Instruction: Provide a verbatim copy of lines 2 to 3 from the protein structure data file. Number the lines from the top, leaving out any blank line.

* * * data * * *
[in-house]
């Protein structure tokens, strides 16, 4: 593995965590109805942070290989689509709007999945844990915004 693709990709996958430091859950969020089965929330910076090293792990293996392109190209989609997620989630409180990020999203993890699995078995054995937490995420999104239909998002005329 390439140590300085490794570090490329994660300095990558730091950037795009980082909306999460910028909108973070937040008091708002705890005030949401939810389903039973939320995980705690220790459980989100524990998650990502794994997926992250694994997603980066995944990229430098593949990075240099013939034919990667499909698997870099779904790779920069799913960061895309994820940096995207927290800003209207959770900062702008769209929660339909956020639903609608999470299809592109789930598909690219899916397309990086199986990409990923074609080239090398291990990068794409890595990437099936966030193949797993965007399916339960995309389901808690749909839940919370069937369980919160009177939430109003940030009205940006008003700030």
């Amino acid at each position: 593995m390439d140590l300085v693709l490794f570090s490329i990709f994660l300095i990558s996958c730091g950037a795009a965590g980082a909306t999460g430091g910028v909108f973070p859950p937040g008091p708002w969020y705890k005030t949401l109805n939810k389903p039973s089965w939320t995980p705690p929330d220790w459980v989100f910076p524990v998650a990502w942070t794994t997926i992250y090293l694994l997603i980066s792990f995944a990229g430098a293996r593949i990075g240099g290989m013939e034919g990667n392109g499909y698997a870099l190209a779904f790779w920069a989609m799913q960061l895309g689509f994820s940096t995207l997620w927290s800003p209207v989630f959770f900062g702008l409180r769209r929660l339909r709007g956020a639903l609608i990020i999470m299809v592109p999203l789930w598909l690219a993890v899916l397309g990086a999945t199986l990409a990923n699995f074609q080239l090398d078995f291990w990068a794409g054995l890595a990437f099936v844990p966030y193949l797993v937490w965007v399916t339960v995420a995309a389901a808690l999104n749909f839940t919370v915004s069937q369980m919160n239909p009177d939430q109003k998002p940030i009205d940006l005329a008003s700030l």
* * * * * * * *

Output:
């Protein structure tokens, strides 16, 4: 593995965590109805942070290989689509709007999945844990915004 693709990709996958430091859950969020089965929330910076090293792990293996392109190209989609997620989630409180990020999203993890699995078995054995937490995420999104239909998002005329 390439140590300085490794570090490329994660300095990558730091950037795009980082909306999460910028909108973070937040008091708002705890005030949401939810389903039973939320995980705690220790459980989100524990998650990502794994997926992250694994997603980066995944990229430098593949990075240099013939034919990667499909698997870099779904790779920069799913960061895309994820940096995207927290800003209207959770900062702008769209929660339909956020639903609608999470299809592109789930598909690219899916397309990086199986990409990923074609080239090398291990990068794409890595990437099936966030193949797993965007399916339960995309389901808690749909839940919370069937369980919160009177939430109003940030009205940006008003700030």
């Amino acid at each position: 593995m390439d140590l300085v693709l490794f570090s490329i990709f994660l300095i990558s996958c730091g950037a795009a965590g980082a909306t999460g430091g910028v909108f973070p859950p937040g008091p708002w969020y705890k005030t949401l109805n939810k389903p039973s089965w939320t995980p705690p929330d220790w459980v989100f910076p524990v998650a990502w942070t794994t997926i992250y090293l694994l997603i980066s792990f995944a990229g430098a293996r593949i990075g240099g290989m013939e034919g990667n392109g499909y698997a870099l190209a779904f790779w920069a989609m799913q960061l895309g689509f994820s940096t995207l997620w927290s800003p209207v989630f959770f900062g702008l409180r769209r929660l339909r709007g956020a639903l609608i990020i999470m299809v592109p999203l789930w598909l690219a993890v899916l397309g990086a999945t199986l990409a990923n699995f074609q080239l090398d078995f291990w990068a794409g054995l890595a990437f099936v844990p966030y193949l797993v937490w965007v399916t339960v995420a995309a389901a808690l999104n749909f839940t919370v915004s069937q369980m919160n239909p009177d939430q109003k998002p940030i009205d940006l005329a008003s700030l």